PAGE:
183 F2d 869 American Federation of Tobacco Growers v. Neal

183 F.2d 869

NEAL et al.

No. 6062.

United States Court of Appeals Fourth Circuit.

Argued June 19, 1950.

Decided July 29, 1950.

T. Ryland Dodson, Danville, Va., and George E. Allen, Richmond, Va. (Fowler & Dodson, Danville, Va., and Allen, Allen, & Allen, Richmond, Va., on brief), for appellant.

C. Stuart Wheatley, Danville, Va. (Garrett & Wheatley, Danville, Va., on brief), for appellees.

Before PARKER, Chief Judge, and SOPER and DOBIE, Circuit Judges.

PARKER, Chief Judge.


This is an appeal from a summary judgment for defendants in a suit to obtain an injunction and recover damages under the Sherman Anti-Trust Act, 15 U.S.C.A. § 1 et seq., and the statute to prevent discrimination against farmers Cooperative Associations, 15 U.S.C.A. §§ 431-433. Plaintiff is the American Federation of Tobacco Growers, a farmers cooperative association, incorporated under the laws of Virginia, trading as Growers Cooperative Warehouse, and owning a tobacco warehouse just outside the corporate limits of Danville, Virginia. The defendants now in the case are the Danville Tobacco Association, an incorporated association which constitutes a tobacco board of trade and as such controls the selling of tobacco on the Danville market, and individual tobacco warehousemen of Danville who are members of the executive committee of the Danville Tobacco Association. A number of tobacco buyers were originally named as defendants, but they were dismissed from the case prior to the summary judgment and relief is no longer asked against them.


Danville, Virginia, is one of the largest markets in the bright tobacco belt. The total sales of tobacco there in the year preceding the institution of this action were around 58,000,000 pounds having a value of approximately $29,000,000. There are a number of tobacco warehouses in the city to which farmers bring their tobacco from the surrounding territory; and in these warehouses it is sold at auction. The Board of Governors of the bright Belt Warehousemen's Association has prescribed rules and regulations governing auction sales throughout the bright tobacco belt; and among these are regulations to the effect that the sales shall be held for only five and one-half hours per day, that the number of baskets of tobacco which may be sold per hour shall not exceed 400 and that not more than 300 pounds of tobacco may be sold in one basket. The bidders at the sales are representatives of the tobacco manufacturing companies and independent buyers or speculators. The presence of a group of buyers representing the principal manufacturing companies is necessary for the holding of a satisfactory auction sale; and, as it is not possible under the regulations for a buyer to bid on more than 2200 baskets per day, it is necessary for each of the companies to have a number of buyers at a large market like Danville. There were buying on that market at the time of the institution of this suit four sets of buyers representing the leading tobacco manufacturing companies of the country.


The market in Danville is controlled by the Danville Tobacco Association, which is a corporation created by the General Assembly of Virginia in the year 1887 "for the purpose of encouraging, promoting and regulating the sales of leaf tobacco and trade therein in the town of Danville". Its membership is composed of tobacco warehousemen who operate warehouses in Danville and tobacco buyers who buy in the Danville market. It is governed by an executive committee of twelve persons, who fix the rates charged by the warehouses, which are uniform, apportion the selling time among the warehouses, pass upon applications for membership in the association and generally control and regulate the Danville market. Of supreme importance to every warehouseman is the allotment of selling time, since the allotment made by the association is respected by the buyers and it is not practical to conduct auction sales except in accordance with the allotment.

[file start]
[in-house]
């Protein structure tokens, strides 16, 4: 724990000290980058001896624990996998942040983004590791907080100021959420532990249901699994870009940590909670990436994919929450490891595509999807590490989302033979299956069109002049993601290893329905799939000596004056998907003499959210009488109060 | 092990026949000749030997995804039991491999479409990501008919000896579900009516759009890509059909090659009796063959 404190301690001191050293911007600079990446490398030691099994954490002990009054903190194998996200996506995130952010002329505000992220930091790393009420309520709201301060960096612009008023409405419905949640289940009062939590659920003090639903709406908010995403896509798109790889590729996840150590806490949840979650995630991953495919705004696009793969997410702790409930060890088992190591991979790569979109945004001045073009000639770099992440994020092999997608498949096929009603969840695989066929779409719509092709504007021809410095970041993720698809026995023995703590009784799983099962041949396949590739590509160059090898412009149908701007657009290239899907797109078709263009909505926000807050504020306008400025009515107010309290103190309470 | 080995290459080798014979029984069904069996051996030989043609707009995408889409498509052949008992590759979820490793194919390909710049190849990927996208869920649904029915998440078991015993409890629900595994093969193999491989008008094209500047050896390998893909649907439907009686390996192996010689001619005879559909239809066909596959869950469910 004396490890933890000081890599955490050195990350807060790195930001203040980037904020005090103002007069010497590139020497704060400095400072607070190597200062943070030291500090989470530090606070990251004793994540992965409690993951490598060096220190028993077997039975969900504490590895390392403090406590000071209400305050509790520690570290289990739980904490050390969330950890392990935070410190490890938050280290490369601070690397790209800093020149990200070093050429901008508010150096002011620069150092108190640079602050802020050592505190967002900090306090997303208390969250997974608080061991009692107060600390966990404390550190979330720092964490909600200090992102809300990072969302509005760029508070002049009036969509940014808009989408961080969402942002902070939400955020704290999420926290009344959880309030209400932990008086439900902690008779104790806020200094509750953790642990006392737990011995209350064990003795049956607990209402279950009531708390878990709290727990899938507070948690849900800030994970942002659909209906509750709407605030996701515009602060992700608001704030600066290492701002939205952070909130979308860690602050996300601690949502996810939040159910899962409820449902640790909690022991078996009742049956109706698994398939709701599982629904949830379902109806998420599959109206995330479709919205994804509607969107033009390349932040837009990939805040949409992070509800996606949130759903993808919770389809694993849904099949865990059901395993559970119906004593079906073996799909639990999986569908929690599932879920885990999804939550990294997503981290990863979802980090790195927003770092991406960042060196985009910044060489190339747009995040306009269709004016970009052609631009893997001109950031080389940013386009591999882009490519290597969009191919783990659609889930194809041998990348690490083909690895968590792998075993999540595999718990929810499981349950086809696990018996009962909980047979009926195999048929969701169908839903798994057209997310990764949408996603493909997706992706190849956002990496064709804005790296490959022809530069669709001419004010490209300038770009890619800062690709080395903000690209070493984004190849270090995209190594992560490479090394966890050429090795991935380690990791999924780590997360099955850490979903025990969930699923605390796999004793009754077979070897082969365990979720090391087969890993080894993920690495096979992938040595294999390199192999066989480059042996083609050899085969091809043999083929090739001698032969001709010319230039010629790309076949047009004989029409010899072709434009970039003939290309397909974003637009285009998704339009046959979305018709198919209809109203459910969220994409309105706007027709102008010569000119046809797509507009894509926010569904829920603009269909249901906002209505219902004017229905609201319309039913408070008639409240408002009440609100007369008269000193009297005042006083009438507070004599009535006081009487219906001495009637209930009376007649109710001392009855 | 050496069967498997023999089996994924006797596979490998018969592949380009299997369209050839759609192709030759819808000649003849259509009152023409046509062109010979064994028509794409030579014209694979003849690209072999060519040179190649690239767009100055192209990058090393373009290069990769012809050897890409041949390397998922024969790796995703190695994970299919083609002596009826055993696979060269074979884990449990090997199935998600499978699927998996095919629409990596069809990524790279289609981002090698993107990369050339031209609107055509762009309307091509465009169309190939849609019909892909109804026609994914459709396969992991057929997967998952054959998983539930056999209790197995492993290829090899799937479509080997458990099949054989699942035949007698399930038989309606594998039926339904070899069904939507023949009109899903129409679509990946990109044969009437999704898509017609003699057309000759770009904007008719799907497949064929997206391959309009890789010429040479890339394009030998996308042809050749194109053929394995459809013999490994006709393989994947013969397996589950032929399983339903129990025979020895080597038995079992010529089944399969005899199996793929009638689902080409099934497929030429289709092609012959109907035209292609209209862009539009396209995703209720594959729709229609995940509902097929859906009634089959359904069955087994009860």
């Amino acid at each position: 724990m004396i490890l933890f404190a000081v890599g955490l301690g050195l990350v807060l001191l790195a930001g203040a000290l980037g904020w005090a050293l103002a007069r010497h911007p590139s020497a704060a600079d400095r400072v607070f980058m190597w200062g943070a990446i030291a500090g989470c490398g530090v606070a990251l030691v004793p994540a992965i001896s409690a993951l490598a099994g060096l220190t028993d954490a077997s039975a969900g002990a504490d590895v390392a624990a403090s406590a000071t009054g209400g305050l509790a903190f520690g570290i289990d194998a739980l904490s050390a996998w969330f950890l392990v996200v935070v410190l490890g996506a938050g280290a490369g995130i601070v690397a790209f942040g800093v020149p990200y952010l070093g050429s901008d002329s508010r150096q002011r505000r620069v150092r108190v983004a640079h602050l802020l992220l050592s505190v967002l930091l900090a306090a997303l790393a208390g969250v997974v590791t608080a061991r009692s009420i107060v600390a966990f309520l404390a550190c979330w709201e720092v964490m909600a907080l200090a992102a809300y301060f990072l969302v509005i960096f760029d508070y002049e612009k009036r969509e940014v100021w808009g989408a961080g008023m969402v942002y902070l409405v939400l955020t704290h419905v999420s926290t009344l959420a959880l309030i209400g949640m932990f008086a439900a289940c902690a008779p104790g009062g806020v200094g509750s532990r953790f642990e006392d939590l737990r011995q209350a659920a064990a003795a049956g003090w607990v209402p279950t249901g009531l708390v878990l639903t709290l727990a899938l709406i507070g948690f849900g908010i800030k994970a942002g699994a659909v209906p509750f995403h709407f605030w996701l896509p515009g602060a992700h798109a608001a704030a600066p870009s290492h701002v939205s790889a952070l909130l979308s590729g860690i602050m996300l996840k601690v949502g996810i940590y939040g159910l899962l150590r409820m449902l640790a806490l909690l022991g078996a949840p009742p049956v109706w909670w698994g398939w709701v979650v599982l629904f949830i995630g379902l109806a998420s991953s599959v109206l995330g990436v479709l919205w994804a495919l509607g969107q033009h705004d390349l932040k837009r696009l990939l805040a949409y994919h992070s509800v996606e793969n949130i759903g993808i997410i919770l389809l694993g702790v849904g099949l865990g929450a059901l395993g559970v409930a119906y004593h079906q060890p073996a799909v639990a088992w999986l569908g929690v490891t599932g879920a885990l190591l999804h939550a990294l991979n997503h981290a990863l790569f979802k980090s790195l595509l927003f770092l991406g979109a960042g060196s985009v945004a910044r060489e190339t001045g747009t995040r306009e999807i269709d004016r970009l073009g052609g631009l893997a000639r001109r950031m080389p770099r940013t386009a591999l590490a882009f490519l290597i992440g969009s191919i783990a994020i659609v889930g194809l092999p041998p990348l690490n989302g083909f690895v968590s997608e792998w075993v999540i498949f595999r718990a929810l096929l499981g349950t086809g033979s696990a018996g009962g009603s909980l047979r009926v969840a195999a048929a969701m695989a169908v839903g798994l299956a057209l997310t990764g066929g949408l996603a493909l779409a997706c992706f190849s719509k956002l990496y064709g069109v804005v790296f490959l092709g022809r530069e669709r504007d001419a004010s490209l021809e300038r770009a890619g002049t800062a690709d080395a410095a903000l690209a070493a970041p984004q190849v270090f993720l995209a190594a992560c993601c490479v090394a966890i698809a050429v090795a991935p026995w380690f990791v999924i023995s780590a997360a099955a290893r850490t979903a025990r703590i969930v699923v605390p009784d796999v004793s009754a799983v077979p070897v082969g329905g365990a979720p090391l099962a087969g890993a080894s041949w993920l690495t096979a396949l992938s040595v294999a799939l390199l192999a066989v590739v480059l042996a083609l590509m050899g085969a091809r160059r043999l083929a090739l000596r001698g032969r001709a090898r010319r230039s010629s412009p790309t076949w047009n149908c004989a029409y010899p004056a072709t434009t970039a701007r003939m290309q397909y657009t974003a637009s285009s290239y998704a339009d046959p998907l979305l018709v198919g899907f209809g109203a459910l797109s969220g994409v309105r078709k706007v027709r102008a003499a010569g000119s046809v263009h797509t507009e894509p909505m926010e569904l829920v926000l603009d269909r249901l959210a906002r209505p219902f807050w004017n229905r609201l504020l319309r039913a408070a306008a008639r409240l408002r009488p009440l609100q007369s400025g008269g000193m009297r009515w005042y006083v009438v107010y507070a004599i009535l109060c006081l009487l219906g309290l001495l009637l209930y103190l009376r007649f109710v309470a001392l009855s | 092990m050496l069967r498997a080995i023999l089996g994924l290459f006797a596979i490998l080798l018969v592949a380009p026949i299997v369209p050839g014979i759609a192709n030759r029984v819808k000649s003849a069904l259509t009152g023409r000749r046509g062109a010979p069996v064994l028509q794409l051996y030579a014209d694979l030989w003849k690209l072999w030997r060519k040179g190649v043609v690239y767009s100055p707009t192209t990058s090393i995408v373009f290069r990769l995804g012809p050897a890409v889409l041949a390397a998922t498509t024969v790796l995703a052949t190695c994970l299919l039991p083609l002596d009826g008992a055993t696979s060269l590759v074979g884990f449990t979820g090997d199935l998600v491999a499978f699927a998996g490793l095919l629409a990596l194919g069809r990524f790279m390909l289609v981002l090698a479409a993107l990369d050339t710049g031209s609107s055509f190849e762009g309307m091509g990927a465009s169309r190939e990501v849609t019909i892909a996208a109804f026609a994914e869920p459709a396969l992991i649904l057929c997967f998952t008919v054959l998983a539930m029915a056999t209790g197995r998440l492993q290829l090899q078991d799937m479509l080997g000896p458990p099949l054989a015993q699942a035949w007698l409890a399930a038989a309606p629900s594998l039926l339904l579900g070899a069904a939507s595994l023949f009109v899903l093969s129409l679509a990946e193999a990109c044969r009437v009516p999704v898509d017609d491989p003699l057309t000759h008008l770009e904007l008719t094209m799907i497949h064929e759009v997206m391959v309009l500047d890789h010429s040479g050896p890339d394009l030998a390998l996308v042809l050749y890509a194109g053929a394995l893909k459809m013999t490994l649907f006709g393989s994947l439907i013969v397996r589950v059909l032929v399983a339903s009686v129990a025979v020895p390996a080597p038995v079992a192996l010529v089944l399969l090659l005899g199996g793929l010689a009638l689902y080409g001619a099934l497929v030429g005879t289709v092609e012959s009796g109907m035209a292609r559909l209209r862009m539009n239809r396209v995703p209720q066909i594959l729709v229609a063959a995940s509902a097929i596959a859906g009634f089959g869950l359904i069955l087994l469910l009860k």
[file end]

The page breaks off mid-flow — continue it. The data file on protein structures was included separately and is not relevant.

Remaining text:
Plaintiff, a tobacco farmers cooperative, built a tobacco warehouse in the year 1949, just outside the corporate limits of Danville, at a strategic location on a public highway, just across the Dan River and not more than a quarter of a mile distant from the warehouse of one of the members of the association. Application was made for membership in the association and an allotment of selling time; but both were refused by the executive committee. No reason was given for the refusal except that plaintiff's warehouse was outside the city limits and that the association for that reason could not admit it to membership and had no power to allot selling time to it. It is admitted that, with the four sets of buyers who were operating, sufficient selling time was available to permit an allotment to plaintiff without depriving other warehousemen of the selling time necessary to their operations. Plaintiff attempted to function independently but was unable to do so, since it was impossible to have a set of buyers furnished by the competing tobacco companies to buy in plaintiff's warehouse alone and the farmer customers were not willing to have their tobacco sold at an auction where these companies were not represented. One sale was held on September 12, 1949, where buyers representing two companies were present; but the results were so unsatisfactory that no further sales were attempted. The result of the action of the association in refusing to allot selling time to plaintiff, therefore, was to exclude it completely from the Danville market.